Fortune favors us: the American millennial. We were born in the luckiest place, at the luckiest time in history. Our generation, both the largest and best educated in history, is provided and expects welfare programs, a developed and robust economy, public transportation, emergency health care, rule of law, accountability of our leaders, economic mobility, constitutionally guaranteed individual rights and on average eight decades of life.
On March 8, 1983, President Ronald Reagan declared the Cold War rivalry a “struggle between right and wrong,” and warned against “the aggressive impulses of [said] evil empire.” The message was clear: Communism would not stand.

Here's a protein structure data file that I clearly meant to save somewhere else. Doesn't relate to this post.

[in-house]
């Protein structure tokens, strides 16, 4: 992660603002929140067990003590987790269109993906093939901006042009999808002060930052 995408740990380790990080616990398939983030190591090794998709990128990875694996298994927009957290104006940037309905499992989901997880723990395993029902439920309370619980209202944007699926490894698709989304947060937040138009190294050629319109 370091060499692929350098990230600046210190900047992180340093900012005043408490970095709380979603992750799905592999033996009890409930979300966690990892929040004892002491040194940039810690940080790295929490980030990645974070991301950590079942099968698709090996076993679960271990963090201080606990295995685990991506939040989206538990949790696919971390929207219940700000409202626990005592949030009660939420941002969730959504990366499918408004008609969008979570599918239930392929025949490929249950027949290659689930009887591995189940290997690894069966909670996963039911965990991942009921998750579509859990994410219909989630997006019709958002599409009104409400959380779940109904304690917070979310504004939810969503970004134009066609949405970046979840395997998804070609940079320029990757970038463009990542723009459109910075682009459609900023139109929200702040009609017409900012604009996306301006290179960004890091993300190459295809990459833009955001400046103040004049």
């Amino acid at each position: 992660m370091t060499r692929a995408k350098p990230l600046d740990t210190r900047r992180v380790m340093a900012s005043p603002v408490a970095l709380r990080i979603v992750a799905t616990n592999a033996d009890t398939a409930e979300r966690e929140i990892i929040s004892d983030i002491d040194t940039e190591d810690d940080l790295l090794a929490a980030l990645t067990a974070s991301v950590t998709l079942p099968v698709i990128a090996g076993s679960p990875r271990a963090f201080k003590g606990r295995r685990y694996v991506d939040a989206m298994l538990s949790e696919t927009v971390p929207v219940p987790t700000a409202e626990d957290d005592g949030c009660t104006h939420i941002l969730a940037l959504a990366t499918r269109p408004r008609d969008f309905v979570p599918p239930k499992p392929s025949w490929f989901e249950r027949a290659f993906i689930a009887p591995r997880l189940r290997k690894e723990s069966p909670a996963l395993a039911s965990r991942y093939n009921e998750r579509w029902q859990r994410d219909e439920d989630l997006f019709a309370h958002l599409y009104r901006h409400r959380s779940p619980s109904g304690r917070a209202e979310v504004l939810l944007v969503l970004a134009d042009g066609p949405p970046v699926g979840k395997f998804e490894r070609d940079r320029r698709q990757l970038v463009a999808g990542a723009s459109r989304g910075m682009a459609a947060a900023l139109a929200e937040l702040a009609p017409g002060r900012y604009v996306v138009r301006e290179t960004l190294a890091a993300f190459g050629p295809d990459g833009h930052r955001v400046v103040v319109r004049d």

Awash with tears, forgotten homework and calls home, David Saul Smith Union stood aghast as Wolf Blitzer announced the 45th president. Laden with shame and frustration, conversations covered evacuation to Canada, the handling of Donald Trump-supporting Facebook friends and pleas to follow the popular vote—in disregard of the Constitution.
There are two common categories of identity: those we choose for ourselves and those into which we are born. The former enables proactive, dynamic and deliberate self representation, and it is fashioned by freedom. The latter indicates our heritage and original impressions.